God is our judge

I have only had to stand before a judge a few times in my life and only for traffic violations, but having been in a courtroom, I can imagine what it must feel like to have someone determine your guilt or innocence and for him to be able to punish you for something he thinks you have done wrong. One of the responsibilities of the priests of Israel was to render a proper verdict regarding the sins of the people. They were actually ordained into their ministry to be representatives of God and to bring about or fulfill a divine intent.

The responsibility of the priest was so important that David himself oversaw the process whereby the priests were assigned a position in the temple according to a casting of the lot, a tool used to discover the will of God (1486). After the process was completed, it says in 1 Chronicles 24:19, “These were the orderings of them in their service to come into the house of the LORD, according to their manner under Aaron their father, as the LORD God of Israel had commanded him.”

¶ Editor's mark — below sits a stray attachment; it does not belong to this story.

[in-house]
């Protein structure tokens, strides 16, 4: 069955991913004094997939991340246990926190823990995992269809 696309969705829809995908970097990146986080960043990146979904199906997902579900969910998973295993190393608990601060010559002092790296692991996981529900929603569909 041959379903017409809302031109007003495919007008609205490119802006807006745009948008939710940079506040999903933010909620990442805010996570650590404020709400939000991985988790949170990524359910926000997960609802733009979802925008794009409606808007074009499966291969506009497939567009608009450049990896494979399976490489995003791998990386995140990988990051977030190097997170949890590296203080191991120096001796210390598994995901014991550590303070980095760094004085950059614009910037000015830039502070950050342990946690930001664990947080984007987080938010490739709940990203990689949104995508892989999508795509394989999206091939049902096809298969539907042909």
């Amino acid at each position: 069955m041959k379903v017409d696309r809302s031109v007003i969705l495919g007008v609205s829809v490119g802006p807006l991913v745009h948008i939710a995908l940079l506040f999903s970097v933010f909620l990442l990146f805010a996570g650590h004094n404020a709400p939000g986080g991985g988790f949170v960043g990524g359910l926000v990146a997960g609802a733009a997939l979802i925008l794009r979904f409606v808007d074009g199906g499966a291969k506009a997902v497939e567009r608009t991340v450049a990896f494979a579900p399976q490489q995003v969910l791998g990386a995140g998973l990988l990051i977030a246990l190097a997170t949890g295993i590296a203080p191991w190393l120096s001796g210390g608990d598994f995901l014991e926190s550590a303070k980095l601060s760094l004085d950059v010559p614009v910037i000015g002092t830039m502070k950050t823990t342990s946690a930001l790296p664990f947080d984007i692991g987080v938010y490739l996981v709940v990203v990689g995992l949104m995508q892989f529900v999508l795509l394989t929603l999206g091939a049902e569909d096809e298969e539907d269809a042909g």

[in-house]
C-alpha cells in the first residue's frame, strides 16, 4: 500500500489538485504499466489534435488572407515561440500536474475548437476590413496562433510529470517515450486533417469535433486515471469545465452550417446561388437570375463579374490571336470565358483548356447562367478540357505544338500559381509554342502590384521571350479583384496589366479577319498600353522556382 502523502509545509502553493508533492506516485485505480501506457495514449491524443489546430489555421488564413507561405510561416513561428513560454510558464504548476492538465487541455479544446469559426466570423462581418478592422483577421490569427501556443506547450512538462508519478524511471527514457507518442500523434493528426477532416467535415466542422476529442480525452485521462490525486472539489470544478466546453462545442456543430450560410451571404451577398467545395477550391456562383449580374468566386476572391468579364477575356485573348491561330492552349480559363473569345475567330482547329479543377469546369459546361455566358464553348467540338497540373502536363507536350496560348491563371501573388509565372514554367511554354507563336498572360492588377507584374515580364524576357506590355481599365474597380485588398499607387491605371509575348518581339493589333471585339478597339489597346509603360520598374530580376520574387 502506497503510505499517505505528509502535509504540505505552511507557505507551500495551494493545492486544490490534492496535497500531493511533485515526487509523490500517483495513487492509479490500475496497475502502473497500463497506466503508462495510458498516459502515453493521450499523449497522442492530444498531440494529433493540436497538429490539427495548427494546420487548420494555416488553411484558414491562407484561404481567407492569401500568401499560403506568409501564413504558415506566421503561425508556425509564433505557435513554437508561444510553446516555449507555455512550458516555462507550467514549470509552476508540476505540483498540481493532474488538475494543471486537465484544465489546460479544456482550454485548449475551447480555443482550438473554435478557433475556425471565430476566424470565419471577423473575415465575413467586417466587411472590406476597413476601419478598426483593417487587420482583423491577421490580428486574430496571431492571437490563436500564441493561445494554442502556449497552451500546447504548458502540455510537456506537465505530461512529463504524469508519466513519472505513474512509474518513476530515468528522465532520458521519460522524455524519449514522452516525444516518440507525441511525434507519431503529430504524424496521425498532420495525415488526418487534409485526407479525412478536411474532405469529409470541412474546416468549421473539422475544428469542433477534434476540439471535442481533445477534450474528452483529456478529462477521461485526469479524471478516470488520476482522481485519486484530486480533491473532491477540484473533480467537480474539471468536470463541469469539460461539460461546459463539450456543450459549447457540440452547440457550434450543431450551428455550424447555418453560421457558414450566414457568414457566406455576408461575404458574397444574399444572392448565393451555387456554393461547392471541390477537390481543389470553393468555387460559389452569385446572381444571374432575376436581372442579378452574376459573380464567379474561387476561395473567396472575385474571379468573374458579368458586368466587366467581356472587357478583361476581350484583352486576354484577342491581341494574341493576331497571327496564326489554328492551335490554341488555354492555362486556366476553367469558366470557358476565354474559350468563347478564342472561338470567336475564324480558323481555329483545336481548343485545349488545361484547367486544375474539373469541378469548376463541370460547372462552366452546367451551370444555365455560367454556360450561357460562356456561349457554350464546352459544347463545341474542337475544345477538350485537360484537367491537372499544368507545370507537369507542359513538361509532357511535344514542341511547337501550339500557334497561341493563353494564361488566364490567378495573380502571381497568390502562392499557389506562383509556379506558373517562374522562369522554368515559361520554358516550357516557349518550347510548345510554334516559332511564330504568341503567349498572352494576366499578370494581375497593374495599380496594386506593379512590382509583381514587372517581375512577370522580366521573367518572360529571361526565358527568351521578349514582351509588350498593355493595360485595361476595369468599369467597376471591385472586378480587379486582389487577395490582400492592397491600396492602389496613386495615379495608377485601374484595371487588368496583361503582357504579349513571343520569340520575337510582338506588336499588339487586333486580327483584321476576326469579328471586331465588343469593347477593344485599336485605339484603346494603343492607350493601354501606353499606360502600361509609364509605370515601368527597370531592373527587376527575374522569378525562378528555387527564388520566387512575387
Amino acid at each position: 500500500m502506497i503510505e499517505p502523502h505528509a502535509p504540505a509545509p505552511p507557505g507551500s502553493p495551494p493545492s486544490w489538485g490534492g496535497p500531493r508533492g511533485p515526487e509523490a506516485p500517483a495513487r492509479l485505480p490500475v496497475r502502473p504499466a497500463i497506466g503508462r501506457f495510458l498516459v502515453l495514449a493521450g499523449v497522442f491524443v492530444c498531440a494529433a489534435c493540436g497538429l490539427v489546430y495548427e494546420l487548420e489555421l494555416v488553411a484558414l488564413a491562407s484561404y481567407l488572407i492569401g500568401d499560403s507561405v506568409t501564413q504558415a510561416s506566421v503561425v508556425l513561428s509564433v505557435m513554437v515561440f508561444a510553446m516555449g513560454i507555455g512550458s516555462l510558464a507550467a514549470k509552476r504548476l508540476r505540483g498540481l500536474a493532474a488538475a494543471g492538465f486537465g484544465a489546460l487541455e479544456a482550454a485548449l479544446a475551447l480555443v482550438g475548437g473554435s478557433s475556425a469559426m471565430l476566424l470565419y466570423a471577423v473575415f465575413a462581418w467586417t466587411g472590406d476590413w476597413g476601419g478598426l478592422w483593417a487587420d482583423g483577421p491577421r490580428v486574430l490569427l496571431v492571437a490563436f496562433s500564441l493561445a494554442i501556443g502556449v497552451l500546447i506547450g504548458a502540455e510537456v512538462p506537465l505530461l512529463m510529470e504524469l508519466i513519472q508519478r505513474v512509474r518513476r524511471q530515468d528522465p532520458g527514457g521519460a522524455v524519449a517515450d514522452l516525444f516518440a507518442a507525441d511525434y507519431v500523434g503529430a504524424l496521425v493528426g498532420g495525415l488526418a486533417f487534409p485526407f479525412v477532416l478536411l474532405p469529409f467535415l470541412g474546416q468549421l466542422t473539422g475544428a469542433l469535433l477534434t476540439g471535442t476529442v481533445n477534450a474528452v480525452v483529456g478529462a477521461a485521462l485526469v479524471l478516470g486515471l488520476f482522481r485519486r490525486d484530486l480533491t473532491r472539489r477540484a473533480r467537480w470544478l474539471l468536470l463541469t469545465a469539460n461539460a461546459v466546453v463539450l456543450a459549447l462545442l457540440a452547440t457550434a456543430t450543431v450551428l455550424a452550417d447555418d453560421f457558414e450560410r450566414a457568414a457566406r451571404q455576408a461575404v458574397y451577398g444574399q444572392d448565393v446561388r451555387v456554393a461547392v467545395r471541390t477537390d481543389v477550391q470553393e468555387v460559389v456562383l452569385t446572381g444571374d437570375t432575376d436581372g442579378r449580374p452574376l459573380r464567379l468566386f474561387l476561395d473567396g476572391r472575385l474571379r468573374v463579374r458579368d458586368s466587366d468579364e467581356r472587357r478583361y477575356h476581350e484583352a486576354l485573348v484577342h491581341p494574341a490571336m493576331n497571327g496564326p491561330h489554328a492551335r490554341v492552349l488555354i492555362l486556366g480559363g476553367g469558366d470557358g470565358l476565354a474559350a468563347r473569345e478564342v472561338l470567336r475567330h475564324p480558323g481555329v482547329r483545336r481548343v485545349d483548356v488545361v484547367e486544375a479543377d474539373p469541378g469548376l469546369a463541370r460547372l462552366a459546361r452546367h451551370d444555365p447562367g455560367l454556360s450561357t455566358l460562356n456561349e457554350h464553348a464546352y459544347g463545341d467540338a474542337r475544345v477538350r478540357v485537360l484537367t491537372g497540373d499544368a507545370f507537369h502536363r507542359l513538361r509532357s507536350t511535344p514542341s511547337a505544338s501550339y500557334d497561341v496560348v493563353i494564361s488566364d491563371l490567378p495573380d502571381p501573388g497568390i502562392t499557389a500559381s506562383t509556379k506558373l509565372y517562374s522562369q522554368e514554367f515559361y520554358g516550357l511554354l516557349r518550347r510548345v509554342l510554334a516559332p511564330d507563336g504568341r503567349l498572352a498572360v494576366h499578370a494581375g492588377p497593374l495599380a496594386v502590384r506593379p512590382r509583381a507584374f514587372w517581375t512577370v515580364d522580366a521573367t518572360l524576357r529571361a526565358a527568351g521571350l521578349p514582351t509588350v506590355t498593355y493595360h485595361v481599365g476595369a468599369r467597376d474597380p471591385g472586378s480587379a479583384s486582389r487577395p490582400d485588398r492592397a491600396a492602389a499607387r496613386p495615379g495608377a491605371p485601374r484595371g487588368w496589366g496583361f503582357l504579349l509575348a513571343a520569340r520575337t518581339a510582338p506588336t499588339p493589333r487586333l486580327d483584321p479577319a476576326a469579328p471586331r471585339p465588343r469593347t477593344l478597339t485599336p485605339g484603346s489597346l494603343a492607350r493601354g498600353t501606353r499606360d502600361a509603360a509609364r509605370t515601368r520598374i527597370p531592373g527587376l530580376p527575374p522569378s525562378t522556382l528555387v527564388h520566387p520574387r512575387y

I believe the governmental system that was established for the Israelites was intended to convey two messages. First, that there is judgment for breaking God’s laws and second, that judgment should come from God, not man. It says in Ecclesiastes 12:14, “For God shall bring every work into judgment, with every secret thing, whether it be good, or whether it be evil.”

The word translated orderings in 1 Chronicles 24:19 is a form of the word pâqad (paw- kad´) which means to visit. This word is used in Genesis 21:1 where it says, “The LORD visited Sarah,” meaning that the LORD intervened on her behalf (6485). God’s intervention in Sarah’s life was intended to demonstrate that divine intervention can be used in the normal course of events to bring about or fulfill a divine intent. In some cases, the conviction of sin and judgment are appropriate, but in others, the person is not guilty and needs to be set free. The Israelite priests were trained to let God be the judge.

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